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Can I upgrade this or should I build a new system from scratch?

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December 13, 2013 8:47:47 PM

PSU: CX600M
Motherboard: ASRock Z75 Pro3
GPU: HIS AMD Radeon 7750
CPU: Intel i2400

I think I might want to upgrade the CPU, probably to an AMD I was thinking 6300? Although I'm not sure if the PSU is enough, and since I want it for gaming I'd probably want to improve my GFX card, any recommendations for this?

My budget is about ~$900, excluding windows, case, optical drive, monitor, and an HD/SD. So basically, I know I have to upgrade my RAM, and would like to know how I could upgrade my computer to be the most cost effective.

Thanks a ton for reading, and extra thanks for helping in any way if you can!
December 13, 2013 9:05:53 PM

for 900 you could build a new computer like this one, and sell the one you have .
PCPartPicker part list: http://pcpartpicker.com/p/2jZIi
Price breakdown by merchant: http://pcpartpicker.com/p/2jZIi/by_merchant/
Benchmarks: http://pcpartpicker.com/p/2jZIi/benchmarks/

CPU: AMD FX-8320 3.5GHz 8-Core Processor ($139.99 @ Amazon)
CPU Cooler: Cooler Master Hyper 212 EVO 82.9 CFM Sleeve Bearing CPU Cooler ($29.98 @ OutletPC)
Motherboard: ASRock 990FX Extreme3 ATX AM3+/AM3 Motherboard ($99.99 @ Newegg)
Memory: G.Skill Sniper 8GB (2 x 4GB) DDR3-1600 Memory ($52.99 @ Newegg)
Storage: Samsung 840 EVO 120GB 2.5" Solid State Disk ($98.99 @ Mac Mall)
Storage: Western Digital Caviar Blue 1TB 3.5" 7200RPM Internal Hard Drive ($59.98 @ OutletPC)
Video Card: Asus Radeon R9 270X 2GB Video Card ($215.91 @ Newegg)
Case: NZXT Source 210 Elite (Black) ATX Mid Tower Case ($46.16 @ Mwave)
Power Supply: Corsair CX 600W 80+ Bronze Certified Semi-Modular ATX Power Supply ($44.99 @ Newegg)
Optical Drive: Lite-On iHAS124-04 DVD/CD Writer ($14.99 @ Newegg)
Operating System: Microsoft Windows 7 Home Premium SP1 (OEM) (64-bit) ($88.98 @ OutletPC)
Total: $892.95
(Prices include shipping, taxes, and discounts when available.)
(Generated by PCPartPicker 2013-12-14 00:05 EST-0500)
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December 13, 2013 9:07:37 PM

AMD FX-6300 is much slower than an Intel core i5 2400.
http://www.tomshardware.com/reviews/gaming-cpu-review-o...

Your graphics card is what you want to upgrade.
You can put almost any available graphics card with that mother board and power supply.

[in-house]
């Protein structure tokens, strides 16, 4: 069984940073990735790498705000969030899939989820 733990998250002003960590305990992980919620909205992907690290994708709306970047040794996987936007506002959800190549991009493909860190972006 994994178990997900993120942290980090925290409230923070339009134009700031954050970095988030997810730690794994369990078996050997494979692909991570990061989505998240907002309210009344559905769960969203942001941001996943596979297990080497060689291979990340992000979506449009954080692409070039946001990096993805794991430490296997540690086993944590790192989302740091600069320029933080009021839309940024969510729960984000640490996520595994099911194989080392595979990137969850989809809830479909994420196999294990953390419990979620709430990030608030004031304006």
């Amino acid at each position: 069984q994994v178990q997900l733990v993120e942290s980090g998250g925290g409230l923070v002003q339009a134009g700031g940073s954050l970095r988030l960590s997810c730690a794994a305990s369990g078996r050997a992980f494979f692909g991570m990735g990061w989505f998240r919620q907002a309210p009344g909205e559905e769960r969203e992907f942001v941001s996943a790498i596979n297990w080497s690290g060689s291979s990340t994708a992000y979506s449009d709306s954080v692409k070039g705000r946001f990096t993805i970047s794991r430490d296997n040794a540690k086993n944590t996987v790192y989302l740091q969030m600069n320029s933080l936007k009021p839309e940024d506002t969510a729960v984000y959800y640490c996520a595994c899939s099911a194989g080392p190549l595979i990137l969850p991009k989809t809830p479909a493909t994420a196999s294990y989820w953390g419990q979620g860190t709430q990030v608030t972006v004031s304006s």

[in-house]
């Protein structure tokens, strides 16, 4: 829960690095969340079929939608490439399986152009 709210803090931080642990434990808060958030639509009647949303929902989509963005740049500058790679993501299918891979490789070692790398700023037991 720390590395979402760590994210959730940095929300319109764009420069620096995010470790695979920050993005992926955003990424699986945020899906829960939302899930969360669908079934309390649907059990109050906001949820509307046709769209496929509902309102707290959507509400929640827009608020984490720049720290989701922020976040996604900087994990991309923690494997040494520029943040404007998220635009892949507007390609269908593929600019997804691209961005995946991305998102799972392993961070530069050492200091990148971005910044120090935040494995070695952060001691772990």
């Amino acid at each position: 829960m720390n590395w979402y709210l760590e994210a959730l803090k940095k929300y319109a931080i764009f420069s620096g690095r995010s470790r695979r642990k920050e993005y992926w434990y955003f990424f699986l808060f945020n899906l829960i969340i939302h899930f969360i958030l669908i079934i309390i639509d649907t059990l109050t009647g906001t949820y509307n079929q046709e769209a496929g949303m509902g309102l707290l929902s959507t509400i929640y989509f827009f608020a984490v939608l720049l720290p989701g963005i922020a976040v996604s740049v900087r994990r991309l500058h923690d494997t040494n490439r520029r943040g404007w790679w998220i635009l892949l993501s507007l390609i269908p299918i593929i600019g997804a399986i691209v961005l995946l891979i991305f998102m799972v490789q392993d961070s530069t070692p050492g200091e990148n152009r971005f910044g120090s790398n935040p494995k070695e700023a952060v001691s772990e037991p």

Just check the length of the video card to ensure it will fit in your case.
Consider a Nvidia GTX 650 Ti boost or AMD Radeon 7850 as a minimum upgrade from the card you already have.
Nvidia GTX 770 or AMD Radeon R9 280X are good options if you want a much faster card.

If you only have 4GB of RAM, you should also upgrade this to 8GB.
Use a 64-bit operating to support this memory (32-bit limited to 4GB).
Games are also starting to be released that don't support 32-bit operating systems.
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December 13, 2013 9:11:08 PM

bodeen2012 said:
for 900 you could build a new computer like this one, and sell the one you have .
PCPartPicker part list: http://pcpartpicker.com/p/2jZIi
Price breakdown by merchant: http://pcpartpicker.com/p/2jZIi/by_merchant/
Benchmarks: http://pcpartpicker.com/p/2jZIi/benchmarks/

CPU: AMD FX-8320 3.5GHz 8-Core Processor ($139.99 @ Amazon)
CPU Cooler: Cooler Master Hyper 212 EVO 82.9 CFM Sleeve Bearing CPU Cooler ($29.98 @ OutletPC)
Motherboard: ASRock 990FX Extreme3 ATX AM3+/AM3 Motherboard ($99.99 @ Newegg)
Memory: G.Skill Sniper 8GB (2 x 4GB) DDR3-1600 Memory ($52.99 @ Newegg)
Storage: Samsung 840 EVO 120GB 2.5" Solid State Disk ($98.99 @ Mac Mall)
Storage: Western Digital Caviar Blue 1TB 3.5" 7200RPM Internal Hard Drive ($59.98 @ OutletPC)
Video Card: Asus Radeon R9 270X 2GB Video Card ($215.91 @ Newegg)
Case: NZXT Source 210 Elite (Black) ATX Mid Tower Case ($46.16 @ Mwave)
Power Supply: Corsair CX 600W 80+ Bronze Certified Semi-Modular ATX Power Supply ($44.99 @ Newegg)
Optical Drive: Lite-On iHAS124-04 DVD/CD Writer ($14.99 @ Newegg)
Operating System: Microsoft Windows 7 Home Premium SP1 (OEM) (64-bit) ($88.98 @ OutletPC)
Total: $892.95
(Prices include shipping, taxes, and discounts when available.)
(Generated by PCPartPicker 2013-12-14 00:05 EST-0500)


Core i5 2400 is faster than the FX-8320.
http://www.tomshardware.com/reviews/gaming-cpu-review-o...
It also uses less power in the process.
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December 13, 2013 9:18:27 PM

no point in getting a new cpu. yours is good enough, up the graphics